It is very hard to find like-minded folks here, and I'm about 1 for 5 in conversion attempts. I did take heart today, when a couple of young guys made it a point to come over and say, "dude, you guys deserve credit for the vintage bikes and kit, very cool." That's nice to hear when surrounded by Madones.

Then again, I've heard us described as retro-grouches, as well. I'm looking to make sure I'm not one of those. A pretty young thing asked me after the ride "have you tried the 11-speed stuff yet?" I said "ma'am, I'm just getting to 9 speeds, but I sure could have used an 11th cog today, bigger than what I had."
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Old 05-18-14, 06:04 PM
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Cheap quality. And I don't really care about 'pristine restoration', just something I can depend on to work. But I'm old too, and never really cared about having the latest-greatest anyway.
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Old 05-18-14, 06:04 PM
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I'm 35, and I just think 80s road bikes look "right". I want a top tube you can put a level on, and the aluminum bikes are to fat. Old steel DD frames are what a bike is "supposed" to look like. I ride motorcycles, and I wouldn't want an automatic, nor do I want brifters. Bar end shifters maybe, I'm no Luddite.
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Old 05-18-14, 06:18 PM
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Originally Posted by elguicho View Post
I'm 34 and for some reason I keep accumulating bikes from the 80s and 90s. I tend to be towards the younger end of the vintage crowd in Chicago but I do enjoy learning from guys with more experience. I feel like I have made educated decisions thanks to the advice of other forum members.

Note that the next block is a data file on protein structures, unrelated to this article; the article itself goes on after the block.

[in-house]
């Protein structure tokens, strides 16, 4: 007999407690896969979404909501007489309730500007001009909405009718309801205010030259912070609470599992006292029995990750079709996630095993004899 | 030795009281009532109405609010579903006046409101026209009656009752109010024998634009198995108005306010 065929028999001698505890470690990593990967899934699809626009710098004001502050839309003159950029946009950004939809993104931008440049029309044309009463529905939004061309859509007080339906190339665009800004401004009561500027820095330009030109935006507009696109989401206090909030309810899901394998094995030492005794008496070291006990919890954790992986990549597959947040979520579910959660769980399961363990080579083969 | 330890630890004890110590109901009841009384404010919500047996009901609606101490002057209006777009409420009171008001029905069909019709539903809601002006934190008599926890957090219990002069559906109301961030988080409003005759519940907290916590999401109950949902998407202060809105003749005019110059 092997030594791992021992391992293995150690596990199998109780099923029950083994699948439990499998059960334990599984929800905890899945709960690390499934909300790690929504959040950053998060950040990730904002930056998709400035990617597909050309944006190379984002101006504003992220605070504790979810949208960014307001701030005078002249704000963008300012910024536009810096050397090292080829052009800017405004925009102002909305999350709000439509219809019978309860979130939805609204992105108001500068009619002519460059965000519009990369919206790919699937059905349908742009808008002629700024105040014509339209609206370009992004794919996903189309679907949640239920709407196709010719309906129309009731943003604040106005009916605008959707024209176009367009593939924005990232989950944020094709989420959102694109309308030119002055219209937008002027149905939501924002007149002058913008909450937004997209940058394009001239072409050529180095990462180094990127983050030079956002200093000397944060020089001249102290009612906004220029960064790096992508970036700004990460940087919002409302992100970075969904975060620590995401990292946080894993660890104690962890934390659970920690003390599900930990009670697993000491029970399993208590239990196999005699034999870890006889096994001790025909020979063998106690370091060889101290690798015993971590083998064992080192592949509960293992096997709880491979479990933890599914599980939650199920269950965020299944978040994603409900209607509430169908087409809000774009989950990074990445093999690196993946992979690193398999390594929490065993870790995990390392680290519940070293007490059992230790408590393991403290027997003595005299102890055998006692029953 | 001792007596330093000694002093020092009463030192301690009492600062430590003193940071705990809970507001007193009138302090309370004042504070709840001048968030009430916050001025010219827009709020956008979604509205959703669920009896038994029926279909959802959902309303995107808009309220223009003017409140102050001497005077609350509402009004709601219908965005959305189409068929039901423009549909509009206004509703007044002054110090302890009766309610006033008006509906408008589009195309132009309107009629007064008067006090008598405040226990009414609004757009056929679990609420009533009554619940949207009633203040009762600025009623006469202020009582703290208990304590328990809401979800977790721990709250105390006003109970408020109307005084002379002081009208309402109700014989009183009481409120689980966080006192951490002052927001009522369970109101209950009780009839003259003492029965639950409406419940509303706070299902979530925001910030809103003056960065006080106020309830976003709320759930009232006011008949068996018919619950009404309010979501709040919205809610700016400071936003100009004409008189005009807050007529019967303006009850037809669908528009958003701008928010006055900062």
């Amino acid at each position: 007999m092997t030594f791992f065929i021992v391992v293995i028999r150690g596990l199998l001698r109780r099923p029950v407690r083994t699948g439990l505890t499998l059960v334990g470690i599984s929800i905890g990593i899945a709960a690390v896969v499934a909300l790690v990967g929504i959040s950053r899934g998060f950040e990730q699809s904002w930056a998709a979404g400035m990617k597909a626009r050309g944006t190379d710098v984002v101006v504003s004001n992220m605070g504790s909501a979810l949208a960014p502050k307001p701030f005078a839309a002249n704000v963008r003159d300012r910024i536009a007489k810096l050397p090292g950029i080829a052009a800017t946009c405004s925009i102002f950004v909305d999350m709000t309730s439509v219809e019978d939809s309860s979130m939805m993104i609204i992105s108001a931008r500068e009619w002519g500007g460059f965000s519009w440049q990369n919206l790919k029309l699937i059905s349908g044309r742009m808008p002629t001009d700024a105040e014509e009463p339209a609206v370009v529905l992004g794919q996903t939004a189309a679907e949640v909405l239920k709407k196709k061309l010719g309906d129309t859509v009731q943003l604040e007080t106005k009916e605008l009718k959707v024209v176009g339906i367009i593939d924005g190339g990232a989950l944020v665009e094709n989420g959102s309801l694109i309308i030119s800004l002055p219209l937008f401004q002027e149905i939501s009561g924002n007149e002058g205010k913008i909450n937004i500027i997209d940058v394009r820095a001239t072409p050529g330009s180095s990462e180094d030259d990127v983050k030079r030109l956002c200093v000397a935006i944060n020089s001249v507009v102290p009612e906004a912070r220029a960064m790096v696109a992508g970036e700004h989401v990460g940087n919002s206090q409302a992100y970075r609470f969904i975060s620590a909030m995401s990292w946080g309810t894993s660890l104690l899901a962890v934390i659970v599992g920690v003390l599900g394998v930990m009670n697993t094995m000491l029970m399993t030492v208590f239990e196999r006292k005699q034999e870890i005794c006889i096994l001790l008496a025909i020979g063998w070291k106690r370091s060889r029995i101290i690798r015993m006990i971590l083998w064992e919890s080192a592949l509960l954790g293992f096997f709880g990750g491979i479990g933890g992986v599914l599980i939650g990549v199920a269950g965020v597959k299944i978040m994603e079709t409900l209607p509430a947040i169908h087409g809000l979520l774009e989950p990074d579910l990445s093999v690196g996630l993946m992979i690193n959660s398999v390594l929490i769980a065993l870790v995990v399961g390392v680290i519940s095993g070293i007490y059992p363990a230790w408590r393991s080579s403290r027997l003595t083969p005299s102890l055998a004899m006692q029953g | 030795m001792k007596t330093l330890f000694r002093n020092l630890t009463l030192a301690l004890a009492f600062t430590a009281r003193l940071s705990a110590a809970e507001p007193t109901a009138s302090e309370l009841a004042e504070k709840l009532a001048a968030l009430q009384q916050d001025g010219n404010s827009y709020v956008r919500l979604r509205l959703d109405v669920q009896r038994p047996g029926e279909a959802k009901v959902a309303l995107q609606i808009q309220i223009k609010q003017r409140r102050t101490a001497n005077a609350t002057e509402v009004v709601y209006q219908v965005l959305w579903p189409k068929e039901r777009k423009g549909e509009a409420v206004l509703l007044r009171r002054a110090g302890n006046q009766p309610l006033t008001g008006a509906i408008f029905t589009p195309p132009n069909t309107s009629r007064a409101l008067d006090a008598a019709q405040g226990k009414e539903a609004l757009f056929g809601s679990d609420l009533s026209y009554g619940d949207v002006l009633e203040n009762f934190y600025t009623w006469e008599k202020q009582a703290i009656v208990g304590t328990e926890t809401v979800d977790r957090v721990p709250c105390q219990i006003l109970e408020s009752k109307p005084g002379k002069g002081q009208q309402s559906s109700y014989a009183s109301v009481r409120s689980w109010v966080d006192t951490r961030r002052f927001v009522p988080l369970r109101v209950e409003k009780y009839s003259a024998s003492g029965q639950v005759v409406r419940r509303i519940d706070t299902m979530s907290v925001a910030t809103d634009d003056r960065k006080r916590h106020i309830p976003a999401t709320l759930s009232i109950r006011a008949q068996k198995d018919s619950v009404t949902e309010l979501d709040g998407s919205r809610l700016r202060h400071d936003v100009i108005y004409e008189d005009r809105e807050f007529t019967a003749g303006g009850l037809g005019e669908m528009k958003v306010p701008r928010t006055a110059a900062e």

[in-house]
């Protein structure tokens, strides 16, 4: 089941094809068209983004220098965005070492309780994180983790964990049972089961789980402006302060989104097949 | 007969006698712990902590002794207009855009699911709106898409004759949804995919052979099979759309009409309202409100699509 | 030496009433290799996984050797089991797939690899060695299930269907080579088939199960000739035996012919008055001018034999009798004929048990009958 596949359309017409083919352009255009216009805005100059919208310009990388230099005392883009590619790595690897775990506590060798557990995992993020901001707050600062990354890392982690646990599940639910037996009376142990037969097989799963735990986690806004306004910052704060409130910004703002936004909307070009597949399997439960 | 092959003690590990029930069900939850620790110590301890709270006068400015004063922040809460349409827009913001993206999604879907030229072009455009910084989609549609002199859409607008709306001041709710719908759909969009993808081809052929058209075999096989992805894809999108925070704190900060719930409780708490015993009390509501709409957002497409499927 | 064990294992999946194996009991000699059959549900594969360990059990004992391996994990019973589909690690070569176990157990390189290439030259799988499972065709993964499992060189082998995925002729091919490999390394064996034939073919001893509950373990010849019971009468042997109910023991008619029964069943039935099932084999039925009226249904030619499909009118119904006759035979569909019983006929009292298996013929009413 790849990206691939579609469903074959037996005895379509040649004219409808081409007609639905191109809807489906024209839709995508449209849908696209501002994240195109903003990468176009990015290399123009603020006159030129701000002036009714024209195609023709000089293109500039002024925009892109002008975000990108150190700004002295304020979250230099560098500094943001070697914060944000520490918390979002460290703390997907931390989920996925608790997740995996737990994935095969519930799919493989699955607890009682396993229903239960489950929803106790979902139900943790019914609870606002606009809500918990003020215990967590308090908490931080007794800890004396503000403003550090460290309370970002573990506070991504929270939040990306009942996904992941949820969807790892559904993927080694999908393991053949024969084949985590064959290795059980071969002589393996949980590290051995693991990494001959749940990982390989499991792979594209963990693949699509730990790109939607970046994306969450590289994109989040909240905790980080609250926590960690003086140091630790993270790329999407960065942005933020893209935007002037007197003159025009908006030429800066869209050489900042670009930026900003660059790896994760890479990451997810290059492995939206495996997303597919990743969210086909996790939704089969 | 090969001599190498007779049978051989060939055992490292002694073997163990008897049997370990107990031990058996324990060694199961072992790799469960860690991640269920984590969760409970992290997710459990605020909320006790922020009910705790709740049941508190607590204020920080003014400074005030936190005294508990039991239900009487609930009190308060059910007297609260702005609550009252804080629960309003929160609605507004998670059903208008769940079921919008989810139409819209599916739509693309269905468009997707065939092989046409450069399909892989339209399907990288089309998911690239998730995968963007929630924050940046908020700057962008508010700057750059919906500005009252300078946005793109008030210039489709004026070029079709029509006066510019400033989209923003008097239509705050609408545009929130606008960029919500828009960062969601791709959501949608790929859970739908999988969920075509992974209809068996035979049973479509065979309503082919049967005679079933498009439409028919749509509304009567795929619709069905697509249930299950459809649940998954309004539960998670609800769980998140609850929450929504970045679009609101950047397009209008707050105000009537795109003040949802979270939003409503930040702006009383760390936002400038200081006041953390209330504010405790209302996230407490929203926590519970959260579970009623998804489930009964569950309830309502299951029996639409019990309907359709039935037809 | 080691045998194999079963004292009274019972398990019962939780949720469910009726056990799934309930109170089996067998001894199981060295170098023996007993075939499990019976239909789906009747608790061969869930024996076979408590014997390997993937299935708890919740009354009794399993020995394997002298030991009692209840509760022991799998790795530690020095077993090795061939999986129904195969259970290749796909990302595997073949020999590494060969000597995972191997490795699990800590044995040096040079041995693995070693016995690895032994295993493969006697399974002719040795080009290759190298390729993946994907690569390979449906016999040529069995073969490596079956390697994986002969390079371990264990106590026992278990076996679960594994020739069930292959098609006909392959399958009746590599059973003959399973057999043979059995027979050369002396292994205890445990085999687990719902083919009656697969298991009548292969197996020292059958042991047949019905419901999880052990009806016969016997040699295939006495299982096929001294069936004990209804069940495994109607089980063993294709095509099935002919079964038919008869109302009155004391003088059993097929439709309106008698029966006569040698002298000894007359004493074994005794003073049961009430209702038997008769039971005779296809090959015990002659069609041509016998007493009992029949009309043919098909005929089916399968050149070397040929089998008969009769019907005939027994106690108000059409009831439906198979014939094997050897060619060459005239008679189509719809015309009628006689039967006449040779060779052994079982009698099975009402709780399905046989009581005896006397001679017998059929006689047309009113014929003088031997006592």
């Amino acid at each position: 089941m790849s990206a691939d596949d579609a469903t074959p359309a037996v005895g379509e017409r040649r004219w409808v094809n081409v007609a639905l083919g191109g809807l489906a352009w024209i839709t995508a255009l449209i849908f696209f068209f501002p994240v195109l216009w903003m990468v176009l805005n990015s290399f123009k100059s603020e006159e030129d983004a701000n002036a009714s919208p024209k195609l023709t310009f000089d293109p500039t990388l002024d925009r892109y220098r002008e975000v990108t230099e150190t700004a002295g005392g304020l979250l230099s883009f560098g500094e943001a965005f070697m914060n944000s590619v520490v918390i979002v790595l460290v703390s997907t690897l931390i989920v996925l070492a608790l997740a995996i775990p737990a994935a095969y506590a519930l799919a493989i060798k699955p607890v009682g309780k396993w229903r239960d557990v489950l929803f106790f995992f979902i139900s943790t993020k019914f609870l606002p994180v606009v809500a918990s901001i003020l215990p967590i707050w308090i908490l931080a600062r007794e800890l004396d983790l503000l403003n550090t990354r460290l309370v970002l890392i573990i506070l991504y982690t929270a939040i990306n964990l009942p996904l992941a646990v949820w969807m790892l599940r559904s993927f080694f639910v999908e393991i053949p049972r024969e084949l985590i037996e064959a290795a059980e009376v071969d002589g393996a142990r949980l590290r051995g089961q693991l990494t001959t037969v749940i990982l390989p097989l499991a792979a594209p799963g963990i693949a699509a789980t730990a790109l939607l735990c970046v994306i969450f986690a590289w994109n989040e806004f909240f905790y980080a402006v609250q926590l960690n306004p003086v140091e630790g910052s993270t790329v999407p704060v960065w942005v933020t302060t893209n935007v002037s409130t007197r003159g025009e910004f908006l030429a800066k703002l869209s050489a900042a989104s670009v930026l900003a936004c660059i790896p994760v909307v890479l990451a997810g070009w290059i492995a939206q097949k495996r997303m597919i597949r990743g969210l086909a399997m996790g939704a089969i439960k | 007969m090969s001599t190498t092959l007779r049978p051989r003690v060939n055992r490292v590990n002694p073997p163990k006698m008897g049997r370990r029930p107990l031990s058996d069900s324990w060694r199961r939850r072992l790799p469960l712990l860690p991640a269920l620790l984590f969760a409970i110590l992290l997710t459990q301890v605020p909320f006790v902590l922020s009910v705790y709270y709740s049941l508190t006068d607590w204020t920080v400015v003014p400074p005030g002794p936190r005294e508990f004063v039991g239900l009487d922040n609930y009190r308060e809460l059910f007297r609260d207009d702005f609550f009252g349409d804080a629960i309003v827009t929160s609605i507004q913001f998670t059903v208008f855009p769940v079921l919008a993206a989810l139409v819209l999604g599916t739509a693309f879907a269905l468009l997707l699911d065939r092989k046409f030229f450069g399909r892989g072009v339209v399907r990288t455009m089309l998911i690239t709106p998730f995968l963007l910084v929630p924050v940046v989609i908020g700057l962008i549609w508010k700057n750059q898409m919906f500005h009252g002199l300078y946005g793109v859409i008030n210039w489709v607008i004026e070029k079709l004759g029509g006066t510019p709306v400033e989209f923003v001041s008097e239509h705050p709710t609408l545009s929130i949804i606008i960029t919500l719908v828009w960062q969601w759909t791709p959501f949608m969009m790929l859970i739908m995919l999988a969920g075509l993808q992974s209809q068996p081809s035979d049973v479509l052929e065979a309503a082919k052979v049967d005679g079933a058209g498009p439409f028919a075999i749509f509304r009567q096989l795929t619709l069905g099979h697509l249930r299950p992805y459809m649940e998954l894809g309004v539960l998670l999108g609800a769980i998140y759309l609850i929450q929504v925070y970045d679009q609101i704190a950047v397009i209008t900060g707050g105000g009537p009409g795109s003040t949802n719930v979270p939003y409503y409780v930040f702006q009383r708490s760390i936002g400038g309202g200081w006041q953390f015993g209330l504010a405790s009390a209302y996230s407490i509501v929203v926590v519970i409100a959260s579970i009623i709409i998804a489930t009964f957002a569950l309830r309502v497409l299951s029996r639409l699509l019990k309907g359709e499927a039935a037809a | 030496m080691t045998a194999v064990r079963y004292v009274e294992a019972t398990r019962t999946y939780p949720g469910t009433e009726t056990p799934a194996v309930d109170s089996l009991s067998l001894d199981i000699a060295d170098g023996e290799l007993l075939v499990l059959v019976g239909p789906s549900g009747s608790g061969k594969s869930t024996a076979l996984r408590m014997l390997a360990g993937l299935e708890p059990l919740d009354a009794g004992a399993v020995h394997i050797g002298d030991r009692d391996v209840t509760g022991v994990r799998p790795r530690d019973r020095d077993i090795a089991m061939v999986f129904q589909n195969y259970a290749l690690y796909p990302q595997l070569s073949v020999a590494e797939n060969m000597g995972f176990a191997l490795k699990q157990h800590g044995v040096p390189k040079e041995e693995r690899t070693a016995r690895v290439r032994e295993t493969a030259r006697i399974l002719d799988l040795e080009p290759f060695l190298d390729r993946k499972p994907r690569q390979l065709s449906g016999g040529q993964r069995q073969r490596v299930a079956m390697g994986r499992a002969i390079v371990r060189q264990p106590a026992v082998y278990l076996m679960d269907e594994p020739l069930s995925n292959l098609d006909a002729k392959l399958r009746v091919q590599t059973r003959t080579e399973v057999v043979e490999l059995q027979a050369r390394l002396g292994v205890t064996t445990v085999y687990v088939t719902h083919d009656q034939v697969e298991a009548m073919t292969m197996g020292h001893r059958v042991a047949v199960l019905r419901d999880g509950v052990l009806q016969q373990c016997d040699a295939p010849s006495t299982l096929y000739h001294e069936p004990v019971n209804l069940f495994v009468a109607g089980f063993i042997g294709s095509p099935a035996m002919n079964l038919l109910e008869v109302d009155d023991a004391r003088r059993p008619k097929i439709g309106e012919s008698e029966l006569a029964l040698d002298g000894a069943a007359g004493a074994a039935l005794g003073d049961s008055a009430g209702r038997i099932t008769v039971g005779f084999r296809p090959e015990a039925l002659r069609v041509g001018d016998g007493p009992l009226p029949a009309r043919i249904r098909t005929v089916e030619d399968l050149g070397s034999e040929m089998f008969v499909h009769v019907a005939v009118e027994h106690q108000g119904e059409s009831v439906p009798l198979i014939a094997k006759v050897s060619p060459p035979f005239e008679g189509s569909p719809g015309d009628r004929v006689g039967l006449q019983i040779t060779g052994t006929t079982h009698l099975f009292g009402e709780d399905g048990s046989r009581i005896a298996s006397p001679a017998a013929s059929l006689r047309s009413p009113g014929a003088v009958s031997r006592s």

Just a youngster, but, like Chr0m0ly and rdlange, a practical person.
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Old 05-18-14, 06:22 PM
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Originally Posted by rootboy View Post
I could add a picture here, but the last time I did that it started a morality kerfuffle.
Don't go there.

On topic, there was a poll back in '09. . . Said a lot of us were codgers then.
- But there were some youngsters too.
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Old 05-18-14, 06:27 PM
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I'm 30, and have been here in C&V for almost 6 years. I like things that are pretty, well designed and well built. I prefer to obtain them for a bargin price. I like to work on things, I've been messing with bikes as long as I can remember. There were some periods when I lost interest for a bit, but I always came back.
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Old 05-18-14, 06:43 PM
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I don't consider myself old...but I guess I'm not young. Just turned 41...I got OBO it because I LOVE to tinker with stuff. Have all my life. Been through 4x4's, motorcycles, boats, bass guitars...and all of it was old stuff. I just discovered that I also really like riding...so old bikes are a no brainer.

Now my problem is controlling myself.
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Old 05-18-14, 07:19 PM
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I'm getting one year closer to the here-after in a few days (66)... I've not had a current bike since 1980, and I can't imagine spending $3k now for something 'equivalent'. Besides I've got some back-up stuff, LOL.